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J Am Coll Cardiol. 2003 Sep 3;42(5):873-9.

Non-sustained ventricular tachycardia in hypertrophic cardiomyopathy: an independent marker of sudden death risk in young patients.

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Service of Cardiology, Juan Canalejo Hospital, A Coruña, Spain.



The aim of this study was to examine the characteristics of non-sustained ventricular tachycardia (NSVT) episodes during Holter monitoring and to determine their relationship to age and prognosis.


It has been suggested that NSVT is only of prognostic importance in patients with hypertrophic cardiomyopathy (HCM) when repetitive, prolonged, or associated with symptoms.


We studied 531 patients with HCM (323 male, 39 +/- 15 years). All underwent ambulatory electrocardiogram monitoring (41 +/- 11 h).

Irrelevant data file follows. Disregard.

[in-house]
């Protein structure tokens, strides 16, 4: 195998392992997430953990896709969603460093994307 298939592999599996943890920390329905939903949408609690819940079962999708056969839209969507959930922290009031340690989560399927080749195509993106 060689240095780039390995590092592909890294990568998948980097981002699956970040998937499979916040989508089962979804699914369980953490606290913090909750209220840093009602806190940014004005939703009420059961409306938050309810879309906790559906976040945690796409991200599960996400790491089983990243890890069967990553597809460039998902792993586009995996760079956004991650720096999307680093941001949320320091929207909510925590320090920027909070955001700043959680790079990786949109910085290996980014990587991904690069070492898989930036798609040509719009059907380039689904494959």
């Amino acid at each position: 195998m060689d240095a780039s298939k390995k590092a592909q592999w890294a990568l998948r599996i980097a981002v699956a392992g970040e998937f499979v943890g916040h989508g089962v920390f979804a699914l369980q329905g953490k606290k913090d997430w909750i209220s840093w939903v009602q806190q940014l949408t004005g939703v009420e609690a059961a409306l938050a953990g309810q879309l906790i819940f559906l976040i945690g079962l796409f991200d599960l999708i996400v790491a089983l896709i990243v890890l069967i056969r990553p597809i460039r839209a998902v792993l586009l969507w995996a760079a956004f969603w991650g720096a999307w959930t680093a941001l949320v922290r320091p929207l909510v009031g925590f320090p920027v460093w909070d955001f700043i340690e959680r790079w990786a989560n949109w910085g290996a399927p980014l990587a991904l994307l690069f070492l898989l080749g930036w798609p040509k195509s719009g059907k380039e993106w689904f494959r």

A total of 104 patients (19.6%) had NSVT. The proportion of patients with NSVT increased with age (p = 0.008). Maximum left ventricular wall thickness and left atrial size were greater in patients with NSVT. Mean follow-up was 70 +/- 40 months. Sixty-eight patients died, 32 from sudden cardiac death (SCD). Twenty-one patients received an implantable cardioverter defibrillator (ICD). There were four appropriate ICD discharges. In patients < or =30 years (but not >30), five-year freedom from sudden death was lower in those with NSVT (77.6% [95% confidence interval (CI): 59.8 to 95.4] vs. 94.1% [95% CI: 90.2 to 98.0]; p = 0.003). There was no relation between the duration, frequency, or rate of NSVT runs and prognosis at any age. The odds ratio of sudden death in patients < or =30 years of age with NSVT was 4.35 (95% CI: 1.54 to 12.28; p = 0.006) compared with 2.16 (95% CI: 0.82 to 5.69; p = 0.1) in patients >30 years of age.


Non-sustained ventricular tachycardia is associated with a substantial increase in sudden death risk in young patients with HCM. A relation between the frequency, duration, and rate of NSVT episodes could not be demonstrated.

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